There is evidence supporting an association between early-life stress and dysfunction of the hypothalamic-pituitary-adrenal axis HPA axis leading to its overactivation, which may play a role in the pathogenesis of bipolar disorder.
This results in decreased dopamine transmission characteristic of the depressive phase. Increased dopaminergic activity has been hypothesized in manic states due to the ability of dopamine agonists to stimulate mania in people with bipolar disorder.
Low plasma GABA levels on both sides of the mood spectrum have been found. VMAT2 binding was found to be increased in one study of people with bipolar mania.
In diagnosis, caregiver-scored rating scales, specifically the mother, has been found to be more accurate than teacher and youth report in predicting identifying youths with bipolar disorder. The ICD criteria are used more often in clinical settings outside of the U. Several rating scales for the screening and evaluation of bipolar disorder exist,  including the Bipolar spectrum diagnostic scaleMood Disorder Questionnairethe General Behavior Inventory and the Hypomania Checklist.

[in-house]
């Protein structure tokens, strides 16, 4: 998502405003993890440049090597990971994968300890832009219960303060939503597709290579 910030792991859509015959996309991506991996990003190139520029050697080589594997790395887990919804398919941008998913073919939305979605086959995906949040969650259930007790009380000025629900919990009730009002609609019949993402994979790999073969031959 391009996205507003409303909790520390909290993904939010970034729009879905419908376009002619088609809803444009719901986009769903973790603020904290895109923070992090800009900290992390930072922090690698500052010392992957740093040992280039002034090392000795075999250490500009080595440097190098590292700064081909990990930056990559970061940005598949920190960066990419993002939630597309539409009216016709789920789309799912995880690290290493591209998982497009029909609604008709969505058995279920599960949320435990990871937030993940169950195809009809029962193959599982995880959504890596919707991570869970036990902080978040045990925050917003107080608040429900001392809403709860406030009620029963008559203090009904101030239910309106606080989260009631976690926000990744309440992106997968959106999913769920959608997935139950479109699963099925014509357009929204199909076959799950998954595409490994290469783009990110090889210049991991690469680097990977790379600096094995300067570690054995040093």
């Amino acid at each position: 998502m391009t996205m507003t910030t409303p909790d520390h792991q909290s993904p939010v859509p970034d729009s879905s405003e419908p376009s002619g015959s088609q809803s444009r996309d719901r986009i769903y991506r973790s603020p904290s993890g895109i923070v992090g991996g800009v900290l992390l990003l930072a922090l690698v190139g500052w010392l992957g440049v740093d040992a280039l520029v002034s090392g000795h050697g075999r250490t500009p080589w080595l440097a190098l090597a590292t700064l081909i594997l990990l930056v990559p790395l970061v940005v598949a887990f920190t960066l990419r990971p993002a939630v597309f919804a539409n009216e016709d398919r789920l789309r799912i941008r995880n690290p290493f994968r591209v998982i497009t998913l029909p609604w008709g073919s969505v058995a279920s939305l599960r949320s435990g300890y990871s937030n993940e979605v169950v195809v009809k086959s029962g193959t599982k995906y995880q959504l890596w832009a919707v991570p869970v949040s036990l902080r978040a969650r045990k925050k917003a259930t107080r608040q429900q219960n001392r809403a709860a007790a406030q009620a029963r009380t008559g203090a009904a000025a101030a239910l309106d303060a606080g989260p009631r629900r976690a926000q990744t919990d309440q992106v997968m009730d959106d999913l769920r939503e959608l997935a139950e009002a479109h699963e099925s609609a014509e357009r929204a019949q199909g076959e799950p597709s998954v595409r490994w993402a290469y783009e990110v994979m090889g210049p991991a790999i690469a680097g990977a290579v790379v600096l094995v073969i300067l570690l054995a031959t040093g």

These disorders include schizophreniamajor depressive disorder,  attention deficit hyperactivity disorder ADHDand certain personality disorders, such as borderline personality disorder. Infectious causes of mania that may appear similar to bipolar mania include herpes encephalitisHIVinfluenzaor neurosyphilis.
The DSM-5 lists three specific subtypes: At least one manic episode is necessary to make the diagnosis;  depressive episodes are common in the vast majority of cases with bipolar disorder I, but are unnecessary for the diagnosis.